Inequality and division in the UK: Ensuring the economy works for everyone

Graham Whitham Inequality

The UK is one of the most unequal nations in the developed world. This blog highlights the nature of poverty and inequality and calls on Prime Minister Theresa May to ensure that employment offers a route out of poverty.

Globally a consensus is emerging that more needs to be done to halt rising economic inequality. Twin goals to reduce poverty and inequality set by the World Bank and the United Nations extend beyond the poorest nations to include rich and middle income countries, who are also beset by inequality and divisions.

Those divisions feel particularly pronounced in the UK following the EU referendum. Brexit exposed strong dividing lines within UK society; between young and old, between people living in the different parts of the UK and between different income groups.

The UK is one of the most unequal developed nations in the world. Here the main increase in income inequality occurred over 1980s. Whilst on some measures, income inequality has remained flat since the 1980s, concentrations of incomes among a small minority of individuals continued to increase up to the financial crisis. In recent years wealth inequality (measures of inequality that capture more than just income) has increased, driven by an accumulation of wealth at the top  and younger households being priced out of the housing market.

There have been other shifts in the nature of poverty and inequality in the UK in recent years.  Although the risk of poverty is greater in workless households, it is now the case that more than half of all households in poverty have at least one adult in work. And research examining the geography of poverty and wealth has shown increasing regional divides.

In the aftermath of Brexit, Theresa May called for more sharing of the proceeds of growth and the need to ensure that we no longer leave parts of the country behind. She has talked about the need to find ways of giving people a greater stake in society through, for example, greater employee representation on company boards, criticising the “irresponsible behaviour of big business” and promising “changes in the way big businesses are governed”. The emergence of this agenda at central government level is welcome, as is the launch of an audit of racial disparities in public services.

A focus on big business feels particularly relevant. While many ordinary workers are finding it difficult to make ends meet, it’s a different story at the other end of the spectrum. Oxfam figures published earlier this year revealed that a quarter of all new wealth generated in the UK is going straight into the pockets of people who are already millionaires.

May’s suggestion that consumers and workers need to have seats on company boards is exactly the kind of structural redesign that can lead to materially better outcomes. Employee-owned businesses such as John Lewis ensure that prosperity and profits are shared more evenly. Government and big business also has a central role to play in ensuring decent work and opportunities for progression for people in typically low paying sectors. This would ensure that that economic opportunities are opened up for more people. Too many employees are trapped in low-paid jobs without a means of progression. Employers have a huge role to play to ensure work is the viable route out of poverty it should be, by paying a living wage, honouring employee rights, and not using exploitative zero-hours contracts. Government should incentivise businesses to invest in their staff to help them progress with training opportunities made widely available to employees including part-time workers and women.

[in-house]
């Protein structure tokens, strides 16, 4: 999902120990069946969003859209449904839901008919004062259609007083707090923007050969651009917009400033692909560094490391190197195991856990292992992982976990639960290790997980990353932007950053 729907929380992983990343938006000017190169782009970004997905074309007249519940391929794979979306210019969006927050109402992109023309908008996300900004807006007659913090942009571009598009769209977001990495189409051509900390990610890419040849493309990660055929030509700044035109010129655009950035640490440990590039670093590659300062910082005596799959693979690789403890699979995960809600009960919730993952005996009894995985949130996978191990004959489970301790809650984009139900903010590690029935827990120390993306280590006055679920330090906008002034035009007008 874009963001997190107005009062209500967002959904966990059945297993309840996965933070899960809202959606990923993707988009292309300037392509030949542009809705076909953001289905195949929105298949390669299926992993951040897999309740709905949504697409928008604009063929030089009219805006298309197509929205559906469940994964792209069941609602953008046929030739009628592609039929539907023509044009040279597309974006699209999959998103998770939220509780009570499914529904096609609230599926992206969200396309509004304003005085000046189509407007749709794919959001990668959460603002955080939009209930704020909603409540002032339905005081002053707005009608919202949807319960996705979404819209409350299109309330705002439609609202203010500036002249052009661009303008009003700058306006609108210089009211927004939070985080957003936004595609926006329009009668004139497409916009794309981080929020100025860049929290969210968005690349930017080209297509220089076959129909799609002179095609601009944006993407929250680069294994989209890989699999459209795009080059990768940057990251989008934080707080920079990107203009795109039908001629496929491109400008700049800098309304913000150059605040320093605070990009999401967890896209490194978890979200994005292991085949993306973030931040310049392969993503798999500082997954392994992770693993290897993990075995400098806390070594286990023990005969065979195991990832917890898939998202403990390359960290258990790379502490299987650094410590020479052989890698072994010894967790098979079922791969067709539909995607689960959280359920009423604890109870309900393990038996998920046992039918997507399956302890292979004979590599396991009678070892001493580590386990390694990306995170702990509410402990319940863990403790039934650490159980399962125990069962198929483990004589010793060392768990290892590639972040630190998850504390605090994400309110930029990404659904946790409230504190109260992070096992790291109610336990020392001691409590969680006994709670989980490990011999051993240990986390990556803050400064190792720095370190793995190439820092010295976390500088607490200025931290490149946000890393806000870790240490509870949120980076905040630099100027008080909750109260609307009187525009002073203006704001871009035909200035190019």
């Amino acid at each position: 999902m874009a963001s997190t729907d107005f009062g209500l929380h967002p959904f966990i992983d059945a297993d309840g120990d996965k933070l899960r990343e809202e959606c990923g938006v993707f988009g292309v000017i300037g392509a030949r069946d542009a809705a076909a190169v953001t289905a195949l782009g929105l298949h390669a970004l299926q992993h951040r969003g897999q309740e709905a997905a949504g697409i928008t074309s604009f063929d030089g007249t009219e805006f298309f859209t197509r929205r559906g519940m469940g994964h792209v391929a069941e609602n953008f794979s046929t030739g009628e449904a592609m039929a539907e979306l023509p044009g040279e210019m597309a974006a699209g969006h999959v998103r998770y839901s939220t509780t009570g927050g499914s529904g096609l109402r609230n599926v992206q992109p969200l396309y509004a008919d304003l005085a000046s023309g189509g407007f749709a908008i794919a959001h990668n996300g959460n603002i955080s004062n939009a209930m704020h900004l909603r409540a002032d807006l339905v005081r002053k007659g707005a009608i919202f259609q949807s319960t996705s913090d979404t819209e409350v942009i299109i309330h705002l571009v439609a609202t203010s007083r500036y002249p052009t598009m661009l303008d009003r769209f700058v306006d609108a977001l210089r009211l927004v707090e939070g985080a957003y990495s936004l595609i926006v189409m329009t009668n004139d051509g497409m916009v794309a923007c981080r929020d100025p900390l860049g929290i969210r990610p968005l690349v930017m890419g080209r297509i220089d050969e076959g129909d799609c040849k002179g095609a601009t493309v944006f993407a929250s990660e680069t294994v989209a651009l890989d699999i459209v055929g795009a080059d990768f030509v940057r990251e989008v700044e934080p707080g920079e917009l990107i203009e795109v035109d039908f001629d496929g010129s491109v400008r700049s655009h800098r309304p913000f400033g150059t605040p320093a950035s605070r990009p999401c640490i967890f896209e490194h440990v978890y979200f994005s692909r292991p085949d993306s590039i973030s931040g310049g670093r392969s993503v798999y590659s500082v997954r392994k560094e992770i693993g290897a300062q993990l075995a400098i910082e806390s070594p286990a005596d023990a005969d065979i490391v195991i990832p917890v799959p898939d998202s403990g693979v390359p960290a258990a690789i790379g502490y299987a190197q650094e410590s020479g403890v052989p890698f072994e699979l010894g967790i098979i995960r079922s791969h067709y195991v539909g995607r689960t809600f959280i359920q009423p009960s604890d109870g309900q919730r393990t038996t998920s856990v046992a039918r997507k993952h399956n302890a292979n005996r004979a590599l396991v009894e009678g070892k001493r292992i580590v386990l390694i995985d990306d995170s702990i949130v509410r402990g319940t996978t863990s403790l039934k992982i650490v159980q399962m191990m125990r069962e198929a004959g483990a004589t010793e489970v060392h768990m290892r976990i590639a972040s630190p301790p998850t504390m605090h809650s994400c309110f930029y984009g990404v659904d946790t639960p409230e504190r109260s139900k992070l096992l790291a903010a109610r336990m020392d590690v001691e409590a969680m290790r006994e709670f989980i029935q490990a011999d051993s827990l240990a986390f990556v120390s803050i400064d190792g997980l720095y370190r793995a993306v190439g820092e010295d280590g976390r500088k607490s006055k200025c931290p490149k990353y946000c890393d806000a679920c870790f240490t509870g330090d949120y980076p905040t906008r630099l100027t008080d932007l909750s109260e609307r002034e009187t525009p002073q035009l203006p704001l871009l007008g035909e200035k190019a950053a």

Beyond that, the inclusive growth agenda and Oxfam’s HumanKind Index, both borne out of a frustration with simplistic assessments of national success based on measures of GDP, suggest a wider set of measures should be used to help understand whether economic growth is delivering positive outcomes for the many.

In launching the Social Reform Cabinet Committee the Prime Minister referred to “the millions of people…. who work all hours to keep their heads above water.” Many are failing to do so. Oxfam believes that three decades of high levels of inequality have had a profound impact on politics and society, leading many people to believe that they have little stake in society and feeling locked out of both politics and economic opportunity. The inability of employment to offer a guaranteed route out of poverty illustrates the extent to which the economy isn’t working for everyone and increasing concentrations of wealth and poverty supports May’s view that some places haven’t benefited from economic growth. Oxfam believes the new Prime Minister should embrace the emerging agenda focused on these challenges, and that efforts to address inequality and disadvantage can help reunite the country.


Alexia Pretari